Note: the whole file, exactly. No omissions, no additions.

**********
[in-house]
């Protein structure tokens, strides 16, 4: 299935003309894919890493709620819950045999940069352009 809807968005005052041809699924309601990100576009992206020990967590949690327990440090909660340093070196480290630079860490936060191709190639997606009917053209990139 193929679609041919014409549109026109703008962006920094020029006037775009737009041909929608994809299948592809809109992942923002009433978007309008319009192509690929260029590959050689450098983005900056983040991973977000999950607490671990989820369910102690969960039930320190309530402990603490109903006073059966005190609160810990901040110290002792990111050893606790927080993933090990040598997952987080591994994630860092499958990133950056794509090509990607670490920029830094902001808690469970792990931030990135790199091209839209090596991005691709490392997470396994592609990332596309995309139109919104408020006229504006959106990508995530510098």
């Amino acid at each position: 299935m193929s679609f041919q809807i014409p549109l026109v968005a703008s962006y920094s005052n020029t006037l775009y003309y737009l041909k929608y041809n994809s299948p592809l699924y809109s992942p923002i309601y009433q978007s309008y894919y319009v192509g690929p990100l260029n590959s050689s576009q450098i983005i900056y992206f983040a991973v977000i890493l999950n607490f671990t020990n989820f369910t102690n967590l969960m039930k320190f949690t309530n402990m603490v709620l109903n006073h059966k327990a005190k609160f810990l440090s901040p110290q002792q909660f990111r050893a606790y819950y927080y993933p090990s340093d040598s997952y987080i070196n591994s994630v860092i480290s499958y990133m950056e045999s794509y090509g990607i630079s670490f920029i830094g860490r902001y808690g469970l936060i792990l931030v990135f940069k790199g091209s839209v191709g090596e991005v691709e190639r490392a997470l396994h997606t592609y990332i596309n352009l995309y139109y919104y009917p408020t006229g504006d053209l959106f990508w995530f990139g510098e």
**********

[in-house]
């Protein structure tokens, strides 16, 4: 299935003309894919890493709620819950045999940069352009 809807968005005052041809699924309601990100576009992206020990967590949690327990440090909660340093070196480290630079860490936060191709190639997606009917053209990139 193929679609041919014409549109026109703008962006920094020029006037775009737009041909929608994809299948592809809109992942923002009433978007309008319009192509690929260029590959050689450098983005900056983040991973977000999950607490671990989820369910102690969960039930320190309530402990603490109903006073059966005190609160810990901040110290002792990111050893606790927080993933090990040598997952987080591994994630860092499958990133950056794509090509990607670490920029830094902001808690469970792990931030990135790199091209839209090596991005691709490392997470396994592609990332596309995309139109919104408020006229504006959106990508995530510098």
């Amino acid at each position: 299935m193929s679609f041919q809807i014409p549109l026109v968005a703008s962006y920094s005052n020029t006037l775009y003309y737009l041909k929608y041809n994809s299948p592809l699924y809109s992942p923002i309601y009433q978007s309008y894919y319009v192509g690929p990100l260029n590959s050689s576009q450098i983005i900056y992206f983040a991973v977000i890493l999950n607490f671990t020990n989820f369910t102690n967590l969960m039930k320190f949690t309530n402990m603490v709620l109903n006073h059966k327990a005190k609160f810990l440090s901040p110290q002792q909660f990111r050893a606790y819950y927080y993933p090990s340093d040598s997952y987080i070196n591994s994630v860092i480290s499958y990133m950056e045999s794509y090509g990607i630079s670490f920029i830094g860490r902001y808690g469970l936060i792990l931030v990135f940069k790199g091209s839209v191709g090596e991005v691709e190639r490392a997470l396994h997606t592609y990332i596309n352009l995309y139109y919104y009917p408020t006229g504006d053209l959106f990508w995530f990139g510098e």